Book Image

C++ High Performance - Second Edition

By : Björn Andrist, Viktor Sehr
5 (2)
Book Image

C++ High Performance - Second Edition

5 (2)
By: Björn Andrist, Viktor Sehr

Overview of this book

C++ High Performance, Second Edition guides you through optimizing the performance of your C++ apps. This allows them to run faster and consume fewer resources on the device they're running on without compromising the readability of your codebase. The book begins by introducing the C++ language and some of its modern concepts in brief. Once you are familiar with the fundamentals, you will be ready to measure, identify, and eradicate bottlenecks in your C++ codebase. By following this process, you will gradually improve your style of writing code. The book then explores data structure optimization, memory management, and how it can be used efficiently concerning CPU caches. After laying the foundation, the book trains you to leverage algorithms, ranges, and containers from the standard library to achieve faster execution, write readable code, and use customized iterators. It provides hands-on examples of C++ metaprogramming, coroutines, reflection to reduce boilerplate code, proxy objects to perform optimizations under the hood, concurrent programming, and lock-free data structures. The book concludes with an overview of parallel algorithms. By the end of this book, you will have the ability to use every tool as needed to boost the efficiency of your C++ projects.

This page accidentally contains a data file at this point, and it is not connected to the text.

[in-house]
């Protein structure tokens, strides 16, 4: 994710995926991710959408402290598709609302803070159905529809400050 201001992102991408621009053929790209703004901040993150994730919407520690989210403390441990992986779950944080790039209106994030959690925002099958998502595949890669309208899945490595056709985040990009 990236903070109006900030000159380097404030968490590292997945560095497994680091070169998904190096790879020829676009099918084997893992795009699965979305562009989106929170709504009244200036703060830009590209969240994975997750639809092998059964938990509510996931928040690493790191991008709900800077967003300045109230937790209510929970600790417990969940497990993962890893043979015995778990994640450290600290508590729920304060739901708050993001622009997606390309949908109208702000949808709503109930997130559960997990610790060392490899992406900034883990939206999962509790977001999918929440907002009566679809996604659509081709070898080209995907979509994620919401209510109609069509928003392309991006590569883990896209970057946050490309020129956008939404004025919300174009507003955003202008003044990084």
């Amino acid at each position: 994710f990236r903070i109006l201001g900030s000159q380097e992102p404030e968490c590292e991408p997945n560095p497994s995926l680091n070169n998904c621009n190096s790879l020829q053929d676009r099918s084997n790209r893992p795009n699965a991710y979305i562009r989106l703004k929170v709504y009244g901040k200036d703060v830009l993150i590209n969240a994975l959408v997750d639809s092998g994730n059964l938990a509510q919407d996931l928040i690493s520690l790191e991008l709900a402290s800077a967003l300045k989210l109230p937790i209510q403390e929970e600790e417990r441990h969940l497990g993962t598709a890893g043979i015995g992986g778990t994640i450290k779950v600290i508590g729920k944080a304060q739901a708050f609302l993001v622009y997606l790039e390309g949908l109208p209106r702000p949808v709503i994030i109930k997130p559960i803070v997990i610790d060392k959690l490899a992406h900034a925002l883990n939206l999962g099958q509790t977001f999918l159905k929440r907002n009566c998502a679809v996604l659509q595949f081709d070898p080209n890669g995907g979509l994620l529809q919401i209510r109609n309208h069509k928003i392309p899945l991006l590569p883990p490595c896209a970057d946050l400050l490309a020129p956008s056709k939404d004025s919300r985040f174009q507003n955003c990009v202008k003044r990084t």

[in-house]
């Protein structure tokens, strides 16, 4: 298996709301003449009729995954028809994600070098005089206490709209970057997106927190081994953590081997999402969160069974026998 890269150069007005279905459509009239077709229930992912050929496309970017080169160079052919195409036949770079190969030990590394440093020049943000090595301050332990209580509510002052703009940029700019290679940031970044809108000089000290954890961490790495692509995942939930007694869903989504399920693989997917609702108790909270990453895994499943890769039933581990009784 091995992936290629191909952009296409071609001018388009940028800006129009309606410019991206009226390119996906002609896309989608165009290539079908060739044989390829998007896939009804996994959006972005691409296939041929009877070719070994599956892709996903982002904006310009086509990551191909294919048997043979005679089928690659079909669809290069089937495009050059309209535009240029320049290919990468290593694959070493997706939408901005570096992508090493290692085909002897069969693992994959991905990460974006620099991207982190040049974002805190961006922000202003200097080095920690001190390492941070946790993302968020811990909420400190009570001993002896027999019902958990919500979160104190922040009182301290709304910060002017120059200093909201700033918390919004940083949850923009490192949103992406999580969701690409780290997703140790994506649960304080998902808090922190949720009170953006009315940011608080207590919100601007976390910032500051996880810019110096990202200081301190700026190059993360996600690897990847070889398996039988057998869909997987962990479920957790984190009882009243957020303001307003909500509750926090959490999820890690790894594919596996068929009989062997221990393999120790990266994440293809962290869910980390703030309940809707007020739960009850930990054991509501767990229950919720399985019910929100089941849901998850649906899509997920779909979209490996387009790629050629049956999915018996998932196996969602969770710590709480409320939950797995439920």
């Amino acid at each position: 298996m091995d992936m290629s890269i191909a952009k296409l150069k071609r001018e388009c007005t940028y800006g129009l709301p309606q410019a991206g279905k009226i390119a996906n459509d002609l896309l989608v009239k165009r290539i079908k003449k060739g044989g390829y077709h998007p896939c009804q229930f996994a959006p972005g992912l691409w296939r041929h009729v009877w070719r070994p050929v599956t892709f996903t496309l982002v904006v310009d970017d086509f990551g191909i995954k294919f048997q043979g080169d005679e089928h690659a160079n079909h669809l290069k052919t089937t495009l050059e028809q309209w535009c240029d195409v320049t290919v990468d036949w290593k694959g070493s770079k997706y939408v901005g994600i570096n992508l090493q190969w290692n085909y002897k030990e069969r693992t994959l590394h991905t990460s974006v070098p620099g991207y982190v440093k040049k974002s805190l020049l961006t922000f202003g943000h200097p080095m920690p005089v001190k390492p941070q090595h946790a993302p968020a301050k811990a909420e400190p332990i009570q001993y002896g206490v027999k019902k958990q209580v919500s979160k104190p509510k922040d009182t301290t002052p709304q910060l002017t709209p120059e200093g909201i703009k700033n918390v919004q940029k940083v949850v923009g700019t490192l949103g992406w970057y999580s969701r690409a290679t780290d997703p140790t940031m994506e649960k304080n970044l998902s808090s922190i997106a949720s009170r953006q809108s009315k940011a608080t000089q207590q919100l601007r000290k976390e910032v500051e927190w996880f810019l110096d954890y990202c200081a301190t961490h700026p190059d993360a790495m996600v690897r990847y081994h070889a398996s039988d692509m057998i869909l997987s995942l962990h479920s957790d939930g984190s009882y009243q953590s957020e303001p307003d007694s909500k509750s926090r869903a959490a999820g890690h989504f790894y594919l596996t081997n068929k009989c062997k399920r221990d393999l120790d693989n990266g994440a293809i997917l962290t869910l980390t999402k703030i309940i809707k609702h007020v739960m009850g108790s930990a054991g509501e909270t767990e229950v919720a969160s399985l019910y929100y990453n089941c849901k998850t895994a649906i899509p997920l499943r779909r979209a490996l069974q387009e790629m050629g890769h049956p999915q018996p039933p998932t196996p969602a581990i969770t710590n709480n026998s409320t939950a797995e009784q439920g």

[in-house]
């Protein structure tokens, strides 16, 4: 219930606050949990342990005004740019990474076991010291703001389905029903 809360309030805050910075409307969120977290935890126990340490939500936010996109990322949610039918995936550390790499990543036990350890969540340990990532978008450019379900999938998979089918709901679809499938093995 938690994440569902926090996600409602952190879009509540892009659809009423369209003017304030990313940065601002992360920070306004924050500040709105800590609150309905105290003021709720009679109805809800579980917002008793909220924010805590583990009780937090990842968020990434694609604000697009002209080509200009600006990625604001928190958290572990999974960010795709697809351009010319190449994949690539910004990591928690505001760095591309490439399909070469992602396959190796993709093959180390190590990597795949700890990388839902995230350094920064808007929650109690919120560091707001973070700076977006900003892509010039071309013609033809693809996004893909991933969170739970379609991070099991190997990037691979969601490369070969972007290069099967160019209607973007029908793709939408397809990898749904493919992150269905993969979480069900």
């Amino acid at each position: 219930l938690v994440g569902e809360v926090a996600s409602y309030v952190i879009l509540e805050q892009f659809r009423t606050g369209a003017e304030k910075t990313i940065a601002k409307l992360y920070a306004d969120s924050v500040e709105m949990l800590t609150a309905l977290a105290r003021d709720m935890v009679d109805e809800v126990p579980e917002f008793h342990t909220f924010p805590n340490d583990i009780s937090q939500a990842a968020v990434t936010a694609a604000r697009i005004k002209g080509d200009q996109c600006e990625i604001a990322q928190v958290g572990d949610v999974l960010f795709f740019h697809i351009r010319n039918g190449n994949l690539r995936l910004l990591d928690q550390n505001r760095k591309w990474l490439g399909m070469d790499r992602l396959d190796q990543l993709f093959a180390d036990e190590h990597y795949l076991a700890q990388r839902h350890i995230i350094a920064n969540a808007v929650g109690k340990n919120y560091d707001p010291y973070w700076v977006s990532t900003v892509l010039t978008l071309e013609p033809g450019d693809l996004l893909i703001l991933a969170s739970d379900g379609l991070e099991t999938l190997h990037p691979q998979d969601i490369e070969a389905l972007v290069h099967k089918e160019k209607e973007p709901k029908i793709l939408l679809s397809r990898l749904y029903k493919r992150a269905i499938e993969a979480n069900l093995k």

Table of Contents (17 chapters)
15
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16
Index

Representing optional values with std::optional

Although quite a minor feature from C++17, std::optional is a nice addition to the standard library. It simplifies a common case that couldn't be expressed in a clean and straightforward way prior to std::optional. In a nutshell, it is a small wrapper for any type where the wrapped type can be either initialized or uninitialized.

To put it in C++ lingo, std::optional is a stack-allocated container with a max size of one.

Optional return values

Before the introduction of std::optional, there was no clear way to define functions that may not return a defined value, such as the intersection point of two line segments. With the introduction of std::optional, such optional return values can be clearly expressed. What follows is an implementation of a function that returns an optional intersection between two lines:

// Prerequisite
struct Point { /* ......